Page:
U.S. equities didn’t do much on Tuesday, holding near the unchanged line as investors away major events later in the week, including the release of the latest Federal Reserve meeting minutes on Wednesday and the latest jobs numbers on Friday. Also on the docket is a vote on President Trump’s nominee for the Supreme Court and possible action on healthcare reform legislation after a disappointing loss of momentum two weeks ago.
The biggest news of the day was the unexpected resignation of Richmond Fed President Lacker after admitting he improperly leaked information to an analyst. Also notable were reports Trump could be considering a value-added tax or a carbon tax (sure to please Democrats) to help pay for corporate and personal tax cuts.
In the end, the Dow Jones Industrial Average gained 0.2%, the S&P 500 added 0.1%, the Nasdaq Composite wafted up 0.1% and the Russell 2000 finished the day lower by 0.1%. Treasury bonds were weaker, the dollar was stronger, gold gained 0.4%, and crude oil gained 1.6% ahead of inventory data.
Energy led the way higher with a gain of 0.7%. Exxon Mobil Corporation (NYSE:XOM) gained 0.4%, lifting the value of the April $83 calls recommended to Edge Pro subscribers. REITs and financials were the laggards, down 0.3% and 0.2%, respectively.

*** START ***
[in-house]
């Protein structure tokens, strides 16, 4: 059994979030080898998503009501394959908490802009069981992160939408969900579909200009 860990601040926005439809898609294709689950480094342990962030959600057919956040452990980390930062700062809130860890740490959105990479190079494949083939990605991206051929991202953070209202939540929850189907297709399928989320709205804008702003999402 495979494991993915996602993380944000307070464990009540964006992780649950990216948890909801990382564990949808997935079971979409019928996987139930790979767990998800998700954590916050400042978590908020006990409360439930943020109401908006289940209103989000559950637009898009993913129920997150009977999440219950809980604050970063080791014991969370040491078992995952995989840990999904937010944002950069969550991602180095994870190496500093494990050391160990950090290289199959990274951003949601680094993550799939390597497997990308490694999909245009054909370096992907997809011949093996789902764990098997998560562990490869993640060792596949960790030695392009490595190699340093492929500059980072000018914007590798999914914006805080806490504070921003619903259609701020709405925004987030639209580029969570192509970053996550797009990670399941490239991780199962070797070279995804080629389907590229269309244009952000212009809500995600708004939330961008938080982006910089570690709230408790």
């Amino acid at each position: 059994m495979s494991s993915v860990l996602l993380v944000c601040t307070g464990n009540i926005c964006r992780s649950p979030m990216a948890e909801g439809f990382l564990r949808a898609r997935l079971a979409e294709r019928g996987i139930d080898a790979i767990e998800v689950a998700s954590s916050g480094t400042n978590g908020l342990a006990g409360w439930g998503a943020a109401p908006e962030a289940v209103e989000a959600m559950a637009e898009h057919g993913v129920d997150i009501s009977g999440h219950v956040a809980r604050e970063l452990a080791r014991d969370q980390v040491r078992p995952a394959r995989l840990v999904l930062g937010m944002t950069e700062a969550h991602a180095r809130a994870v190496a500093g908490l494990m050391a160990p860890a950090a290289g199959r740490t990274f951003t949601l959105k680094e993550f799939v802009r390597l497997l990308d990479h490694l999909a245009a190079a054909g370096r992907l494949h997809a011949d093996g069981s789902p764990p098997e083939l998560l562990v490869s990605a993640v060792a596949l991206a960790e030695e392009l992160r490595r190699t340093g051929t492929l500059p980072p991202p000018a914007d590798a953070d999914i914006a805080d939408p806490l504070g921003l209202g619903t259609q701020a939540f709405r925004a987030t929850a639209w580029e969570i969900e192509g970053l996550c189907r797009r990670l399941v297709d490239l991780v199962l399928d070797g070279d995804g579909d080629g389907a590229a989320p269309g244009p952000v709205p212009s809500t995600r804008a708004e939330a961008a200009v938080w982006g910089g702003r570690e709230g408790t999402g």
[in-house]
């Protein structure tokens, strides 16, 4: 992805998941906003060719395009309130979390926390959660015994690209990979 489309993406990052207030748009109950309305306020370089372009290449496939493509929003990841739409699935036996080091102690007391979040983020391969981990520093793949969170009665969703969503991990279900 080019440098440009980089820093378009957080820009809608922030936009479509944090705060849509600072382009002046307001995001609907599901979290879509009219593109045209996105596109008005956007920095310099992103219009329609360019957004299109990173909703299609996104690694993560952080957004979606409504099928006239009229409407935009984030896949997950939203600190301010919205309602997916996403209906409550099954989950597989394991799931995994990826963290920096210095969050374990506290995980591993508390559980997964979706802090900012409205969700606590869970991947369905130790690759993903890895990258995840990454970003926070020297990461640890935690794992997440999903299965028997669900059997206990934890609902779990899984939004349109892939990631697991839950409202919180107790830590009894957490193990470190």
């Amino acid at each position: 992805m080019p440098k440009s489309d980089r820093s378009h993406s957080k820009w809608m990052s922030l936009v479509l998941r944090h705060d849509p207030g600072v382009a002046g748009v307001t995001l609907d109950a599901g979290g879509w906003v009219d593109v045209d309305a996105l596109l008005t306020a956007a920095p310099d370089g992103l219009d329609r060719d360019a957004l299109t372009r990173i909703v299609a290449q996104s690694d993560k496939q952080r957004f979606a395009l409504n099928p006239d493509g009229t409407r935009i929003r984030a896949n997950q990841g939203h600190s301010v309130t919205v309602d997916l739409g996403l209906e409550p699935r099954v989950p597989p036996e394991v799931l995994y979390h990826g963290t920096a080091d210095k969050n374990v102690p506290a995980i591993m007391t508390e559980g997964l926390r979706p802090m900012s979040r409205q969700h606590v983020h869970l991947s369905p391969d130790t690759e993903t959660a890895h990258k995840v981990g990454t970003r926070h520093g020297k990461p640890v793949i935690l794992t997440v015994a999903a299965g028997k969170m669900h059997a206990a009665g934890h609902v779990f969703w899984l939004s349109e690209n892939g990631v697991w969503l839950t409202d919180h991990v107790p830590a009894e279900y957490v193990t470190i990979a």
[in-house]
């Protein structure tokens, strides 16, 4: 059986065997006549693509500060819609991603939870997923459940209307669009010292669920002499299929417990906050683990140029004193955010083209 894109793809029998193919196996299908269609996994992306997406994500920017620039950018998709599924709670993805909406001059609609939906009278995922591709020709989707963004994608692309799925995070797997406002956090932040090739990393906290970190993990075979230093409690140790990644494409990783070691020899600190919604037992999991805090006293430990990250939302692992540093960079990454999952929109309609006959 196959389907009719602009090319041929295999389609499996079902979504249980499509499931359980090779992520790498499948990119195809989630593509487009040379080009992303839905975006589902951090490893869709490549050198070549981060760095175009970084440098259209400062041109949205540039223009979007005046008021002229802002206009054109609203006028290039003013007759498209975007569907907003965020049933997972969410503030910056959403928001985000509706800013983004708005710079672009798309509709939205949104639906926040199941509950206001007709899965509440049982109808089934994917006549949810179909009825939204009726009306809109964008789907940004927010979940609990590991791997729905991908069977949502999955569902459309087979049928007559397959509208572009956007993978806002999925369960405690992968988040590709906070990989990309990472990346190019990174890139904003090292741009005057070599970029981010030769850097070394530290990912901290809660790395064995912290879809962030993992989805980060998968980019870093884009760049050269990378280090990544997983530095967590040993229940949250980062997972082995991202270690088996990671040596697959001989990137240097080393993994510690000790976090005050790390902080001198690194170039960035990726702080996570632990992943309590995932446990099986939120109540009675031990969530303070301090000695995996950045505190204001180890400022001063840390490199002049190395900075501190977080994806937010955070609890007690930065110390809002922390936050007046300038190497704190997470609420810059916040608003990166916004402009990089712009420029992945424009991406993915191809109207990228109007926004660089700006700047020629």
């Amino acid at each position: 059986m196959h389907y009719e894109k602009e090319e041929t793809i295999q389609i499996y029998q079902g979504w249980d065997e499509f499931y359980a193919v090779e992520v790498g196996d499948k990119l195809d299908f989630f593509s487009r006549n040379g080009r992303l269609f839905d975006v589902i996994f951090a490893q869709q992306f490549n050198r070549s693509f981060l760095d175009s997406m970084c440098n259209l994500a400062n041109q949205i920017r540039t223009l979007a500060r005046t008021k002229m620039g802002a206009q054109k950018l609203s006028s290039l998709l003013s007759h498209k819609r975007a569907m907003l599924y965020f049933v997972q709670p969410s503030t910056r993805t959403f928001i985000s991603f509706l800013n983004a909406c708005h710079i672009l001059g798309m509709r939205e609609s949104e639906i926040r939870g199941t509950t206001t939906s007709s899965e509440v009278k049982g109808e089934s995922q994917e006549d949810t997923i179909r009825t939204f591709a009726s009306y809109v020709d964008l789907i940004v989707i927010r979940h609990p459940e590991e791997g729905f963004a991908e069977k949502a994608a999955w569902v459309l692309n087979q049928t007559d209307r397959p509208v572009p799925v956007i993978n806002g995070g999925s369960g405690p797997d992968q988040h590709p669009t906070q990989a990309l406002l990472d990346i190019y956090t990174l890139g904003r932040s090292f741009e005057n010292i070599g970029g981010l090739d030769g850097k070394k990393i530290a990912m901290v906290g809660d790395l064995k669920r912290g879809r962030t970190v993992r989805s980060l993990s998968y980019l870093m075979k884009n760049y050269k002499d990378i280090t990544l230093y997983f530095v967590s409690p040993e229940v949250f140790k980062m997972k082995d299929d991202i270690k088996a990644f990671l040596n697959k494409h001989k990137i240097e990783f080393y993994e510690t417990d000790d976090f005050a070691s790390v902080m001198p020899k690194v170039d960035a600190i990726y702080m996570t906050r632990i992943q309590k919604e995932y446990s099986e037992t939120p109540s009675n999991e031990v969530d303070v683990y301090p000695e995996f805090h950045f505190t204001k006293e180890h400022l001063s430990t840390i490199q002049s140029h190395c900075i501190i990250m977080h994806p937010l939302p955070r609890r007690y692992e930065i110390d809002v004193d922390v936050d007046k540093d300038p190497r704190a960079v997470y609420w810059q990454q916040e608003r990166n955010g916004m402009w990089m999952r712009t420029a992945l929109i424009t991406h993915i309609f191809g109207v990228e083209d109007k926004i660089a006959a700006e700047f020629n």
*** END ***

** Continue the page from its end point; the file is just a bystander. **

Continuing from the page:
Staples, Inc. (NASDAQ:SPLS) gained 9.8% after the Wall Street Journal reported the company is exploring a possible sale and is in talks with buyout firms. Graphics processor maker and autonomous vehicle technology play Nvidia Corporation (NASDAQ:NVDA) fell 7% after being downgraded by analysts at Pacific Credit warning of saturation in the desktop GPU market and lower margins from Nintendo Switch revenue. And Delta Air Lines, Inc. (NYSE:DAL) fell 2.6% on lowered revenue guidance.
Heading into Wednesday, Deutsche Bank economist Joseph LaVorgna is looking for insight from the Fed minutes on possible action to normalize the Federal Reserve’s swollen balance sheet — which expanded from $1 trillion before the financial crisis to $4.5 trillion now after multiple asset purchase stimulus programs.
Tightening the balance sheet, likely by allowing assets to “roll off” as they mature, is tantamount to a form of policy tightening since it will reduce the money supply available to the capital markets. Policymakers have said in the past they would wait to have a conversation on this until interest rates rise well above zero.
With three quarter-point rate hikes done since the tightening campaign started in 2015, and with another two or three hikes expected this year, now’s the time to have that conversation.
Anthony Mirhaydari is founder of the Edge (ETFs) and Edge Pro (Options) investment advisory newsletters. A two-week and four-week free trial offer has been extended to Investorplace readers. Redeem by clicking the links above.